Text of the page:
was always quietly proud of my vegetarian stance. Still am, in fact. It takes guts being cast as the ‘difficult’ one at a dinner, or answering those routine ‘don’t youmiss a bacon sarnie?’ questions. I lived through all that resolutely for 25 years. Then, by a collision of various factors, I thought I’d see what it was like to bend the rules. After all, our diet is only ever really defined by our next meal choice.
Previous incarnation: This site was recently home to the perennially empty Canal Reach Canteen. Despite offering a colourful daily spread of wholesome salads, plus decent coffee and pastries, it failed to lure punters a few steps further north from the bright lights of Granary Square. Where exactly is it? You know that tall cream-coloured student accommodation block at the back of the King’s Cross development? Well, it’s at the foot of that.
epending on who you speak to, Kentish Town Road right now is either:A) Looking really shabby with all those boarded-up shops, identikit chains and down-at-heel discount stores. B) Way too full of posh coffee outlets, pricey craft beer and baskets of organic focaccia, thank you very much. You can pick either version of reality. Or even both. Meanwhile, one universally lamented long-term trend on the Great British High Street, is the loss of pubs.
Muck Rack makes it simple to find people, tweets, or articles that mention any name, keyword, company, hashtag etc. We've compiled this guide to help you make the most of your search.
Selecting a term
Start searching tweets, articles from media outlets, articles mentioned in tweets, journalists'
names, titles and bios with some suggested searches:
Companies or Topics (e.g. iPhone, Microsoft)
Phrases (e.g. "cloud computing") — use quotes to keep the terms together
Twitter handles (e.g. @username) — returns those who have mentioned or replied to
Names (e.g. "David Pogue")
Hashtags (e.g. #sxsw, #london2012)
Bio details (e.g. vegan, Olympics, father)
Muck Rack's Advanced Search allows for many boolean operators.
Find results that mention multiple specified terms, use AND or
+. For example, ensure each result contains both Elon Musk and Mark Zuckerberg by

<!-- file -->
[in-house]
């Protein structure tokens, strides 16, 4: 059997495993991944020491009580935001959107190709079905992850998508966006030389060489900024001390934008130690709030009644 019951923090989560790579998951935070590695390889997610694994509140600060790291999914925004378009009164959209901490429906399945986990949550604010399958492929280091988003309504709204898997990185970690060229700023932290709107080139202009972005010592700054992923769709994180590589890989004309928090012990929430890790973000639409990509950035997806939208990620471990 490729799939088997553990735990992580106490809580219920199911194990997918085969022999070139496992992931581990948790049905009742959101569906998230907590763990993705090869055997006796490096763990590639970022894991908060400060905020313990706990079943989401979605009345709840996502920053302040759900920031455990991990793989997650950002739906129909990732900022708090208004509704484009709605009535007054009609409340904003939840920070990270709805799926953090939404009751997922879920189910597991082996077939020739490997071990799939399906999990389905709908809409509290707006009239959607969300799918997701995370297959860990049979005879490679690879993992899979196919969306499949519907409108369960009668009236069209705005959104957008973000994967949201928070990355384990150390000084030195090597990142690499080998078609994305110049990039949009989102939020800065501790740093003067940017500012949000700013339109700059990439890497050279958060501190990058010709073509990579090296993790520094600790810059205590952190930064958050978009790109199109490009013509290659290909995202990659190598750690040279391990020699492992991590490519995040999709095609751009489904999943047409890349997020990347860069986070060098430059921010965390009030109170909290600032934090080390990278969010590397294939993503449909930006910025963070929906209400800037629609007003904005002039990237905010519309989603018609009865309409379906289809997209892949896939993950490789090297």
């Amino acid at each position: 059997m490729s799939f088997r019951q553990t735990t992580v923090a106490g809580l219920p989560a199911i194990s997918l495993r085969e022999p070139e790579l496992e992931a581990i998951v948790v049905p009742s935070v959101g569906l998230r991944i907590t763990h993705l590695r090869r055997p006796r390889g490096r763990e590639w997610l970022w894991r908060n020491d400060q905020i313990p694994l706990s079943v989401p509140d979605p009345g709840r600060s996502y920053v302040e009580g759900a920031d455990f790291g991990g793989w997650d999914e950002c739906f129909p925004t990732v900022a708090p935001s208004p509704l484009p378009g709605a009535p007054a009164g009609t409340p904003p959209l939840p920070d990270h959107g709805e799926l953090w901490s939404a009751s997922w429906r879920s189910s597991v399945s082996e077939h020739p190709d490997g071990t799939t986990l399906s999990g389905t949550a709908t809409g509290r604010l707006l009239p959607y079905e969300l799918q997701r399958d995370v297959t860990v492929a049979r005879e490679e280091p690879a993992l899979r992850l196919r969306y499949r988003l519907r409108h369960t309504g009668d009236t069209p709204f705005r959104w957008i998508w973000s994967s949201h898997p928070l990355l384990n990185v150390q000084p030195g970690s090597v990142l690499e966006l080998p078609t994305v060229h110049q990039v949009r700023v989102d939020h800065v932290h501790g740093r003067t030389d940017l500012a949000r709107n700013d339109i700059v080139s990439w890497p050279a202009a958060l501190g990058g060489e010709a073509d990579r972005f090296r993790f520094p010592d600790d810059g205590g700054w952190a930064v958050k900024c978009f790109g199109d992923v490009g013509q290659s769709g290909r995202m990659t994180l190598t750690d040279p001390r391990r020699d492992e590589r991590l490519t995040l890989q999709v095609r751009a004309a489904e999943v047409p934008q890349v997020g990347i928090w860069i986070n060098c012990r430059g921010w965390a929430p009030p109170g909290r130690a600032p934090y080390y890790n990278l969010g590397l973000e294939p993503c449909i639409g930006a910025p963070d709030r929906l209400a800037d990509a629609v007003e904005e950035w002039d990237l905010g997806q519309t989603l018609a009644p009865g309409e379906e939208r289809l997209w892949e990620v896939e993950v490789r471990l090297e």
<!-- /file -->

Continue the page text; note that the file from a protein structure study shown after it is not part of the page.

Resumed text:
searching Musk AND Zuckerberg or Musk + Zuckerberg.
Use the operators OR or , to broaden your search when you'd like either of
multiple terms to appear in results. (This is the default behavior of our search when no operators
are used). For example, results will contain either cake or cookie by searching cake OR cookie or cake,cookie
Use NOT or - to subtract results from your search. For
example, searching Disney will yield results about the Walt Disney Company as well as Walt Disney
World Resort. To exclude mentions of Disney World, search for Disney -World or Disney
When using one of these operators with a phrase, enclose it in quotation marks. For example, you can
find results about smartphones excluding Apple's iPhone 4S by searching smartphone -"iPhone
Exact case matching or punctuation
If you're searching for a brand name or keyword that relies on specific punctuation marks or capitalization, you can
find results that match your exact query by adding matchcase: before the keyword you're searching for, like matchcase:E*TRADE .
Use parentheses to separate multiple
boolean phrases. For example, to find journalists talking about having fun in Disney World or
Disneyland, search for ("disney world" OR disneyland) AND fun.
An asterisk can be used to search for any variation of a root word truncated by the asterisk. For example, searching for admin* will return results for administrator, administration, administer, administered, etc.
A near operator is an AND operator where you can control the distance between the words. You can vary the distance the near operation uses by adding a forward slash and number (between 0-99) such as strawberries NEAR/10 "whipped cream", which means the strawberries must exist within 10 words of "whipped cream".